For High School, or normal 18 year old undergrads, I'd recommend it, too, but maybe not to quite the same extent. When I was a student, one of the features of college that I really liked most was the social life, the endless coffees, talking, meeting people. If you are sociable, perhaps, online classes can be difficult, as the social aspect is considerably less pronounced.

    Academically, I wouldn't see a problem, as such schools (if they are any good) have good academic and technical support.

    Good luck and cheers
     
  9. nakamuramori2 macrumors regular

    Joined:
    Aug 14, 2008
    #9
    wow.. now they do have online classes in high.. cool
     
  10. Derrick Velasco thread starter macrumors regular

    Joined:
    Aug 17, 2008
    #10
    Okay. That's great information!
    Thanks for you help, Much appreciated!
    Cool to get a post from a higher up!
     
  11. Scepticalscribe Contributor

    Scepticalscribe

    Joined:
    Jul 29, 2008
    Location:
    The Far Horizon
    #11
    Just a further comment to the OP, as you say you are moving to Seattle next year. My understanding is that the whole technology of distance learning electronically was pioneered in the north western US, - i.e. Washington State, Oregon, - not just California - places where the distances are vast, the winters sometimes vile, and education is valued. (Australia has a long tradition of classes by radio broadcasting).

    It is a brilliant technology when it works; sometimes, there are spectacular crashes, and we have to apologise to the students, while frantically trying to raise the techies on our mobiles - they are across the country on the other coast - but such crashes are a lot rarer now than when we started four years ago.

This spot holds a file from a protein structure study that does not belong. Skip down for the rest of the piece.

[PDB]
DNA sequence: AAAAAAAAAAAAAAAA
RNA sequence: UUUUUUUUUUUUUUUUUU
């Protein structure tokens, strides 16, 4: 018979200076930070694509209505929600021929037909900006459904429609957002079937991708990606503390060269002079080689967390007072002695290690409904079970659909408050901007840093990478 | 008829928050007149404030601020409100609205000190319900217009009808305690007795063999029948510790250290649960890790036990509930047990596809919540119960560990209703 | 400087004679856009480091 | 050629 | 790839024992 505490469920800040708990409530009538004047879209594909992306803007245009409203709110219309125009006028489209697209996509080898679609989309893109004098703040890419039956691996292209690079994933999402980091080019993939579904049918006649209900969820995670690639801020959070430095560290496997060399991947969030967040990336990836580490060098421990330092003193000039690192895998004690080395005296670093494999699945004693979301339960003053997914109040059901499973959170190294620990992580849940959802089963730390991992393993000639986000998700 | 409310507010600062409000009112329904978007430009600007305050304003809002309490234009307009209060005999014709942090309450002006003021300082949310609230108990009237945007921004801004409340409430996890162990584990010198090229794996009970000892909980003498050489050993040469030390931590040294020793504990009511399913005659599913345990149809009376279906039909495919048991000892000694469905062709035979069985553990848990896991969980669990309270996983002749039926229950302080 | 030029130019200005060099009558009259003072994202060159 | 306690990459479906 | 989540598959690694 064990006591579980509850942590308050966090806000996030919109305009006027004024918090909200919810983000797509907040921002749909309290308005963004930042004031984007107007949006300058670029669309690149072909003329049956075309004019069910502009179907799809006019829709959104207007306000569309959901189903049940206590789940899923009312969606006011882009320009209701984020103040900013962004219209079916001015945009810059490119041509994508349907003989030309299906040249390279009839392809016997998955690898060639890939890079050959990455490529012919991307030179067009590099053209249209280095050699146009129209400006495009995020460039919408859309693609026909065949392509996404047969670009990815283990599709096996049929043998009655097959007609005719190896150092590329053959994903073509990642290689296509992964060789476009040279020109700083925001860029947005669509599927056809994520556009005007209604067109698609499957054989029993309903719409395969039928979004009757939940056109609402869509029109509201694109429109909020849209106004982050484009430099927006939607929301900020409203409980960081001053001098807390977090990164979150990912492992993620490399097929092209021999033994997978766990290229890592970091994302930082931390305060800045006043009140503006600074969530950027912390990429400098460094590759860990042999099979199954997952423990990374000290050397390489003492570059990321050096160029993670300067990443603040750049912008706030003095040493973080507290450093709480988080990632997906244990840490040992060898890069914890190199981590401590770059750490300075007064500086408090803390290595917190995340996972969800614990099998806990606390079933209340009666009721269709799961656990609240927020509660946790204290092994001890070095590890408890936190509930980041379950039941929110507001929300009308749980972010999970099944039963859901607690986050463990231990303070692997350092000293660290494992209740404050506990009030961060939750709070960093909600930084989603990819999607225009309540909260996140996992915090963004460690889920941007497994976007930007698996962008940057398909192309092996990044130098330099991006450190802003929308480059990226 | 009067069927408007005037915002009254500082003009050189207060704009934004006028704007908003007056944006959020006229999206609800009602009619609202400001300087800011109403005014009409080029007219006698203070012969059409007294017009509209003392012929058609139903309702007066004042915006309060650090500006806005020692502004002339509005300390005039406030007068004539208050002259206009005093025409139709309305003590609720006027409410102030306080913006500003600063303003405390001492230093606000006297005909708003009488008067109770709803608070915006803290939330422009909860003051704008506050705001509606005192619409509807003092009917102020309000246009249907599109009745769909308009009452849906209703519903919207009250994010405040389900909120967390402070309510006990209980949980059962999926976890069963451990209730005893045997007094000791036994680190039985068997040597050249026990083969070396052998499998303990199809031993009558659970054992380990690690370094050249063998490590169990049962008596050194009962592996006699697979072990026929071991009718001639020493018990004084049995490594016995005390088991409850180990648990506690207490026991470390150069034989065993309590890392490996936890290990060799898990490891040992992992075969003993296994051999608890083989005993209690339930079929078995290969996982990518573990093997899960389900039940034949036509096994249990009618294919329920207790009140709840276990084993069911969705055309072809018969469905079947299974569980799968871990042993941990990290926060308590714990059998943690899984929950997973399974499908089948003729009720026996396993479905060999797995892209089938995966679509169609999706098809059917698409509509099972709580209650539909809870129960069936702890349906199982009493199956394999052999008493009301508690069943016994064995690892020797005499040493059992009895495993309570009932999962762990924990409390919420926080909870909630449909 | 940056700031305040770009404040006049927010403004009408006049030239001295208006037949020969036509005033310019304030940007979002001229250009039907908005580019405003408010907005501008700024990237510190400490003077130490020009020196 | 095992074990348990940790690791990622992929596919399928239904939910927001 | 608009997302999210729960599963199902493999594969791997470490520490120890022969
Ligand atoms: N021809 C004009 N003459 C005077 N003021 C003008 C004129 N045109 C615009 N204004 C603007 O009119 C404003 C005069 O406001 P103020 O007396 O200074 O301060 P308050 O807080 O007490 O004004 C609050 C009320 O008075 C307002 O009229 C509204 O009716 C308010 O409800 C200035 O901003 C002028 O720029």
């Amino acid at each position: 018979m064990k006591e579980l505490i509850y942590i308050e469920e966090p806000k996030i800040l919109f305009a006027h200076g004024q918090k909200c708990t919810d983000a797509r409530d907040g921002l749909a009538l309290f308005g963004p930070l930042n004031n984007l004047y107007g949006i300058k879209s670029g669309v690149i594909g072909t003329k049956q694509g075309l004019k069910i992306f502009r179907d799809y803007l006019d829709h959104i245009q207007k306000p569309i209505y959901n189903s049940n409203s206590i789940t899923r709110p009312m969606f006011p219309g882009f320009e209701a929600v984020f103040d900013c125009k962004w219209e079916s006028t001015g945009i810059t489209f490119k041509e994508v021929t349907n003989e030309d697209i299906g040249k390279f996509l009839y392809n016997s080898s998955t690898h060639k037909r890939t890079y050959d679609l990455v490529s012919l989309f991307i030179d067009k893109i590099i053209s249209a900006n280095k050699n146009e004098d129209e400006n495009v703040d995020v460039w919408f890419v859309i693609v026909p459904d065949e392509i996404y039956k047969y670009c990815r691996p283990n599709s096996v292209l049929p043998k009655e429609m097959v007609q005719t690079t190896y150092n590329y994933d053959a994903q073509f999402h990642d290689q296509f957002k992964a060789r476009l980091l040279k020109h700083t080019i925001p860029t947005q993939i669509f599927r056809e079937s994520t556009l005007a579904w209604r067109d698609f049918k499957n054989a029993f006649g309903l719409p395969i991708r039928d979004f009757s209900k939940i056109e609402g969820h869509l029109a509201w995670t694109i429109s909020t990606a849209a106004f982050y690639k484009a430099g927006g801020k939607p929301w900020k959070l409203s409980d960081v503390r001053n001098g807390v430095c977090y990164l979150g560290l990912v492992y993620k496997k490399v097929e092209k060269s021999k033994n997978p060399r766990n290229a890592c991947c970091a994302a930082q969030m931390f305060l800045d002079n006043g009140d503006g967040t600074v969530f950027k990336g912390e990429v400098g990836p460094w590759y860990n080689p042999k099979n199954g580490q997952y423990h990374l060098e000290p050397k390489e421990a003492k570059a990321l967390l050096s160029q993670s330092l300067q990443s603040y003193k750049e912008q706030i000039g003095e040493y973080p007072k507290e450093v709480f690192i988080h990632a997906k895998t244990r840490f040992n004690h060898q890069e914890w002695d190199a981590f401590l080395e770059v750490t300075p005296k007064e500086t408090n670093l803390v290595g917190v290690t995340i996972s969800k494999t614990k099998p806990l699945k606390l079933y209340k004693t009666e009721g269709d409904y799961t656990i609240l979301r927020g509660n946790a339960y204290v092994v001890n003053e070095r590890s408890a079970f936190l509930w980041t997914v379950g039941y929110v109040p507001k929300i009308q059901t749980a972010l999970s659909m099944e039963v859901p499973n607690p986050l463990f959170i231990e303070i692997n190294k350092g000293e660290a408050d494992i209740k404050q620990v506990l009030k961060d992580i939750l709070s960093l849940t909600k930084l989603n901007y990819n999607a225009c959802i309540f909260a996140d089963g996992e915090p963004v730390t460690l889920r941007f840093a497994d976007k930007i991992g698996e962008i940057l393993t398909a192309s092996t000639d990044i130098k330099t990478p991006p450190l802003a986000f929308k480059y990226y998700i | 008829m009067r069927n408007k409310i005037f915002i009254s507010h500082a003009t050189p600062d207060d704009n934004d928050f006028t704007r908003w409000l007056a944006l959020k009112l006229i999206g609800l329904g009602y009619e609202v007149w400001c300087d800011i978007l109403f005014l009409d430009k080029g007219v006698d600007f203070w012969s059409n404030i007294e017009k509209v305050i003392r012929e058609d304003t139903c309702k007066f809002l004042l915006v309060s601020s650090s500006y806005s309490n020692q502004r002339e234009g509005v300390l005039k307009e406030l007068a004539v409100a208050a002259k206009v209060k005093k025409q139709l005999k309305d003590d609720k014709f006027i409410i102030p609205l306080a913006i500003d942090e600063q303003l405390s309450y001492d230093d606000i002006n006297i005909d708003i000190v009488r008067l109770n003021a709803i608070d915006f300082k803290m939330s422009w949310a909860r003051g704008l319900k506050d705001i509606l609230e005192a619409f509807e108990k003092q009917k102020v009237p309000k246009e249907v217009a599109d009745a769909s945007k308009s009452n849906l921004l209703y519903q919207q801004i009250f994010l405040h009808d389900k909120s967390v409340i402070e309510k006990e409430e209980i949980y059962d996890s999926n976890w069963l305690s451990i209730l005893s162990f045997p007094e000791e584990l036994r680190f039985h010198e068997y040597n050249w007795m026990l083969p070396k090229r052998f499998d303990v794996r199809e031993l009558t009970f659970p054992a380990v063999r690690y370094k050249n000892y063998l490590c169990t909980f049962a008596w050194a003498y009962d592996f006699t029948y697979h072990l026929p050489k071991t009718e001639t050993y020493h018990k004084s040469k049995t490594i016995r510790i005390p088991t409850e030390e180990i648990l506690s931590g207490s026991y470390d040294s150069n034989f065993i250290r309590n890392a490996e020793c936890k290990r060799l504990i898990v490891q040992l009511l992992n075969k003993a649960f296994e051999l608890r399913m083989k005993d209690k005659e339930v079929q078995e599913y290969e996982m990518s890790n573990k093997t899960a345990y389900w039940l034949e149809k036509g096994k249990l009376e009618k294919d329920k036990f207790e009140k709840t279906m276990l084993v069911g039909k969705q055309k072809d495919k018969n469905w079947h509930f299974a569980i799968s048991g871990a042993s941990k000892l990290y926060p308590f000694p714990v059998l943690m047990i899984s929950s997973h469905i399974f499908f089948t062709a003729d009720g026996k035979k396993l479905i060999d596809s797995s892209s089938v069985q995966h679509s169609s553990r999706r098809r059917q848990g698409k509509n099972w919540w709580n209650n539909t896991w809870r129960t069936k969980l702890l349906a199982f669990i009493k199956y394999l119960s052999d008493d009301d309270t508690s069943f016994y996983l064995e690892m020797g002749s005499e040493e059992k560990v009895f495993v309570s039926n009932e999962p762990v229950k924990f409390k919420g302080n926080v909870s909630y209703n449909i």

We use audio technology, rather than visual, and I have to say that the college uses MS, (whereas I have a MBP) but Apple has yet to develop appropriate software for this type of interaction. In practice, this means that when I teach online it is actually from the college itself, whereas my students are at home or in a work-place (or an internet cafe, sometimes abroad), while my colleagues can teach from home also.

    It is important to build up a support network fro yourself, as so much of distance learning occurs alone that it can sometimes be difficult to keep motivated; the students have their own forums, and have onsite classes every so often. We also have "virtual" office hours, and there are set times when they are free to email us with queries and we must respond within a given time frame.

    When it works well, it is superb as it affords an incredible degree of flexibility to the student.
    Good luck and cheers
    Good luck
     
  12. Derrick Velasco thread starter macrumors regular

    Joined:
    Aug 17, 2008
    #12
    That's really interesting...
    Australia is cool. Thanks for your input!:)
     
  13. shfreelance macrumors 6502a

    Joined:
    May 24, 2008
    Location:
    Eustis, FL
    #13
    Most of my classes work well with Mac OS X, but my computer programing class. Where I have to use Windows, I chose to use Windows XP Pro on a old laptop I had. But you should be find, I do notice I have to use FireFox. The class will not load on Safari.